Hopkins Busts ‘Halloween in the Hood’
October 31, 2006
by Tara Sweeney
As the Baltimore Sun reports
today, on Saturday night the Sigma Chi fraternity at Johns Hopkins University (JHU) threw a “Halloween in the Hood” party. The party was shut down because the invitation the frat circulated “invoked racial stereotyping” and because “[a] decoration outside the party site was a plastic skeleton dressed in pirate garb hanging from a rope noose,” according to a statement issued yesterday by JHU. The statement explained,
The university is now conducting a full investigation into this matter. Based on the information received thus far, the university has suspended all activities of the Sigma Chi fraternity, pending the results of the investigation. The university has also alerted the fraternity’s national headquarters about this action. The national fraternity has imposed a 45-day suspension of the chapter’s activities and will conduct its own investigation.
The university will be investigating whether the Sigma Chi fraternity chapter or any of its members violated university policies and regulations proscribing:
conduct or a pattern of conduct that harasses a person or a group;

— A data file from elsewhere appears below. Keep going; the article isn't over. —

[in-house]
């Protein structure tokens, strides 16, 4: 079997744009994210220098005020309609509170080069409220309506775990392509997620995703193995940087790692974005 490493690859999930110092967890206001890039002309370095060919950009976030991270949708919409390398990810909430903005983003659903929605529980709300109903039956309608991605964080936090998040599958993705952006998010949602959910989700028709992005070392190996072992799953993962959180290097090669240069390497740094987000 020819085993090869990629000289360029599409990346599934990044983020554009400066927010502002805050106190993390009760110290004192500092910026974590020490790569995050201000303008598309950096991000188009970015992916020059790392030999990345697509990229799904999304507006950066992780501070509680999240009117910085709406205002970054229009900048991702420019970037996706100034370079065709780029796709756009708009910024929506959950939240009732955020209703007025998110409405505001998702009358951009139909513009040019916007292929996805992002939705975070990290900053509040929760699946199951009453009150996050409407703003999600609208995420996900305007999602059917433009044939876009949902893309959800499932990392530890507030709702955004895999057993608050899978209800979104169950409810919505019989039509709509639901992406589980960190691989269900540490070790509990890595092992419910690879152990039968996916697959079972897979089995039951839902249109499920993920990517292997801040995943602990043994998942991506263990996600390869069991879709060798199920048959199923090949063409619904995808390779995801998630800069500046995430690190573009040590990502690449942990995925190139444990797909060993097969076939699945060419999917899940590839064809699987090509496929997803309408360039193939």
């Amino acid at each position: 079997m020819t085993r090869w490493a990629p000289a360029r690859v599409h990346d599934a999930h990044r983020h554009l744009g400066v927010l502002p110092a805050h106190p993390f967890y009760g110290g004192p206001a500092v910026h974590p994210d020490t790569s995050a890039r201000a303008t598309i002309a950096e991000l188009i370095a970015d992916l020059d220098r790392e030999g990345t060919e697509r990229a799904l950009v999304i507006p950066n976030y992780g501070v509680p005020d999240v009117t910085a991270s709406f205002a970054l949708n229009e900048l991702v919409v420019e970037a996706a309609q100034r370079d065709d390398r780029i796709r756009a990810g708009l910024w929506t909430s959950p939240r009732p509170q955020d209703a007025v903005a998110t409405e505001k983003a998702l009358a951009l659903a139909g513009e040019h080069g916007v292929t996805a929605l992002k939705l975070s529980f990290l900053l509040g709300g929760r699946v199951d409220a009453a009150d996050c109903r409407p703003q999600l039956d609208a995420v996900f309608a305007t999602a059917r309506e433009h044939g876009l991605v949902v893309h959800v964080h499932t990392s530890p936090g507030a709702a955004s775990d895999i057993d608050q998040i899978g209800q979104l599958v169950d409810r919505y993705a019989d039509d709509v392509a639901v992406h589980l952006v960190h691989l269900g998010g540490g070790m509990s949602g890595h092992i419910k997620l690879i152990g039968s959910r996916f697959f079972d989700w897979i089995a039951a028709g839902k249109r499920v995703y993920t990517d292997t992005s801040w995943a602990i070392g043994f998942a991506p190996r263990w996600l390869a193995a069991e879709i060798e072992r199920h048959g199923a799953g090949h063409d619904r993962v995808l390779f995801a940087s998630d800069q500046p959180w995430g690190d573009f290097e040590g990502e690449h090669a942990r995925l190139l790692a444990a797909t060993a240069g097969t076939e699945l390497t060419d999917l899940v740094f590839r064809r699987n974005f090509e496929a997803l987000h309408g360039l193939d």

intimidation of any person which results in limiting her/his full access to all aspects of life at the university;
and hosting an event in violation of university party registration policies.
The statement also contained a message from JHU President William Brody, who said, “I find this incident deeply disturbing, and I’m personally offended. It’s as simple as this: The adoption of racial stereotyping as a party theme is a repugnant act, and groups that want to consider themselves Johns Hopkins student organizations should understand that the university will not tolerate it.”
Last night JHU hosted a campus forum to discuss the incident, the result being that Sigma Chi is now under attack from all sides. The Sun article describes how JHU’s Black Student Union has been protesting the frat, waiving signs reading “Lynching is not a joke” and how Doc Cheatham, president of the Baltimore chapter of the NAACP, attended the meeting and stated “We’ve got to address the problem of racism on this campus. If the school is not willing to clear up this problem, then we will.”